First published: 1967 (Peter Owen paperback 2006)
My copy: Borrowed from the Library where I work
Memorable quote: “I felt a fearful sense of pressure and urgency, there was no time to lose, I was wasting time; it was a race between me and the ice. Her albino hair illuminated my dreams, shining brighter than moonlight. I saw a dead moon dance over icebergs, as it would at the end of our world, while she watched from the tent of her glittering hair.”
So a book I picked up at random just because of the title turns out to provide one of the most unsettling and intense reading experiences I’ve enjoyed for a long time. Ice is a work of slipstream: part sci-fi, part fantasy, part psychologically searching literary fiction – but rather than sitting neatly in any of these genres Kavan’s work breeds an atmosphere of unnerving and unspecific strangeness that is uniquely her own. The story, such as it is, concerns the terrifying coming of a new ice age: a wall of ice, of creeping death, spreading slowly but fatally across the planet. Human beings flee ahead of it towards the warmer equatorial regions, fighting as they go. Kavan darkly imagines people fighting not only, fruitlessly, against the ice, but also against each other. As food and space diminish and order collapses so humankind scrabble to stake their claims amidst the wreckage: “By making war we asserted the fact that we were alive.” Although the cause of the catastrophe is never specified and the novel deliberately shies away from realistic methods, in an era of climate change and increasing environmental tensions, its all feels worryingly contemporary.
Against this dystopian background the novel also presents a more personal, emotional struggle. Kavan’s unnamed narrator competes with a militaristic figure known only as The Warden for a fragile and sylph-like figure never called anything other than The Girl. I almost wrote “for the affections of The Girl” there, but that would be false. Ice is far more a battle to dominate than it is to romance. The Girl, we are repeatedly told, has been “forced since childhood into a victim’s pattern of thought and behaviour” and now seems incapable of individual choice. Strikingly beautiful with her glittering white hair, she is as much a possession to be fought over as the looted cars and ruined houses in the path of the ice. And she seems as ultimately doomed. The two men pursue her, battling each other and the ice through a series of unnamed environments, from Scandinavian towns to sultry – though fast cooling – jungles. It is a testament to the power of Kavan’s style – an engaging stream of consciousness that vividly and sometimes indistinguishably blends experience and imagination – that I found myself utterly caught up in the chase even though I was gravely unconvinced by the desirableness of its outcome.
I don’t believe it’s always necessary to know an author’s life story to enjoy their work, but Kavan’s biography – summarised in the edition I read in a foreword by Christopher Priest – could be a tragic and dramatic novel in its own right and in this case such facts do provide another potential way to interpret a novel that is in every way as ambiguous and as slippery as it title. Born in 1901, the author lived an active life as a world traveller, a painter, an esteemed interior decorator and property developer, even a breeder of bulldogs. But she also experienced a lonely childhood (her father killed himself before she reached her teens), two unhappy marriages, the onset of a painful spinal disease, and the death of her son in the war, after which she attempted suicide and began the first of several spells in a Swiss sanatorium. Kavan first began taking heroin when it was legally available, prescribed as a painkiller, but she soon became dependent on it and began stockpiling the drug before it was criminalised in the 1950s. Her first books were published under her married name, Helen Ferguson, but she reforged her identity as Anna Kavan, a character from one of her novels, following one of her stays in an asylum.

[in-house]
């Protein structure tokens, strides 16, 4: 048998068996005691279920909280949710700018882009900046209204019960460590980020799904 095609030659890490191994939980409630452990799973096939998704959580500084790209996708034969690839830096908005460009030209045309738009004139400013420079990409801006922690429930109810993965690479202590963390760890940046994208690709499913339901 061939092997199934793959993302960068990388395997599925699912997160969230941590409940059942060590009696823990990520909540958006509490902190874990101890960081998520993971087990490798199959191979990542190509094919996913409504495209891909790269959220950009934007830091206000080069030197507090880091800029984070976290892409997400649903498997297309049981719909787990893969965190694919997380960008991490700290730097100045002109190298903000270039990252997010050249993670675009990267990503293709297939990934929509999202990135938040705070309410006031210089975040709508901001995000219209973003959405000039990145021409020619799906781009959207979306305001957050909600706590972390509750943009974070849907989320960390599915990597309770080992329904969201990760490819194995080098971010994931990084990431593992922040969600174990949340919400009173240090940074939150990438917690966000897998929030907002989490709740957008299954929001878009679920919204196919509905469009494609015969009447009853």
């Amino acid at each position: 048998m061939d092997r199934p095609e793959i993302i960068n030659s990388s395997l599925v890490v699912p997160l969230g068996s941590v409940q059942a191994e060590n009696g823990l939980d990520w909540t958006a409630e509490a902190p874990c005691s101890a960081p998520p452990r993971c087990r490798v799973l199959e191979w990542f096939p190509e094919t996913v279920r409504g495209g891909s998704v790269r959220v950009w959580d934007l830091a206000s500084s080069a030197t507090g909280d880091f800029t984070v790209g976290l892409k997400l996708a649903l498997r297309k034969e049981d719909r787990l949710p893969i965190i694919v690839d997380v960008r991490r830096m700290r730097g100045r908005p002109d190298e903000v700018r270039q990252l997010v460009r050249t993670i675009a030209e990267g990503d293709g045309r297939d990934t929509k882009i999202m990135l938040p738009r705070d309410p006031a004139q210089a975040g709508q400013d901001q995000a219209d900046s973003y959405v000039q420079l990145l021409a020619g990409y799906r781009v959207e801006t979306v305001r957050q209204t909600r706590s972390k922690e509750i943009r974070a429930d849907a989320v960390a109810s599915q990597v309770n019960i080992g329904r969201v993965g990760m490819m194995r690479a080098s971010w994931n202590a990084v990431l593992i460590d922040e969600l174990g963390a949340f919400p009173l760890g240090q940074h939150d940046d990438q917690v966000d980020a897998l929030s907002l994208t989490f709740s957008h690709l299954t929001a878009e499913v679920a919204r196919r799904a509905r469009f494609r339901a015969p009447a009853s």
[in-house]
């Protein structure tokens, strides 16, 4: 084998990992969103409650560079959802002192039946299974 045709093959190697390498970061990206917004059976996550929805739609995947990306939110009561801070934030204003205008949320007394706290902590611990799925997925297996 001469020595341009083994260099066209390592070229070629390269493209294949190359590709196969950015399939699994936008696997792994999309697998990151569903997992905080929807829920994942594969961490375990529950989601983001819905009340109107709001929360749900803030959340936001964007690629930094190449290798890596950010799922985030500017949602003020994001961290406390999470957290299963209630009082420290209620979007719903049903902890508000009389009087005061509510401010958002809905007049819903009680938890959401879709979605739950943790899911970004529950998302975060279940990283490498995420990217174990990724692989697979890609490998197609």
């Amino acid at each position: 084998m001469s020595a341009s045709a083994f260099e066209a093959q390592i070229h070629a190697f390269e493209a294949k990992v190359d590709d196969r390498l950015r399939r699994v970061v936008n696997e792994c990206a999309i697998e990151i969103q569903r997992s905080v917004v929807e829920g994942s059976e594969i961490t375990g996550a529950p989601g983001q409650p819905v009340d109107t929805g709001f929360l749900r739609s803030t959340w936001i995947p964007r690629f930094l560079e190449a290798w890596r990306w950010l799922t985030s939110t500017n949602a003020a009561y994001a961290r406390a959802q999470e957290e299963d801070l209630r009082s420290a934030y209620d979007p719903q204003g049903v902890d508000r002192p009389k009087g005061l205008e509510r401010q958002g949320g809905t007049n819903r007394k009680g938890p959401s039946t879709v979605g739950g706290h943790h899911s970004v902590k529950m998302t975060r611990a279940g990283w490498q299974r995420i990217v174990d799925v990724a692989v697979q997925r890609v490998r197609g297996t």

All of these tragic ingredients feature in the potent, disturbing mix that is Ice, the last of Kavan’s books to be published before her death. The allegory of addiction particularly invites comment; not only do the deadly ice crystals themselves recall heroin in its powdered form but the narrator’s pursuit of the Girl also mirrors patterns of addiction. He seeks her, yet never considers their fate beyond that initial reunion. Indeed sometimes when he achieves his goal, he seems almost disappointed and abandons her only to return later once more captivated by the idea of this passive ice maiden. Yet to read Ice purely as an analogy of heroin – or to subject it too rigidly to any kind of interpretative framework – is to oversimplify it and risk dulling its immersive power. It was the Antarctic explorer Apsley Cherry-Garrard who wrote, “Dante was right when he placed the circles of ice below the circles of fire.” The structure of Ice – an episodic road trip from Hell interspersed with dreams, memories and brutal fantasies that become increasingly difficult to distinguish from reality – make this above all, a work simply to be experienced; a nightmarish trip in its own right to return to that peskily stubborn drug analogy. The power here is in the flow, and I heartily recommend going with it. This is not a comforting bedtime duvet read but if you like your fiction more than a little unnerving, you will find Ice a haunting and uniquely memorable experience.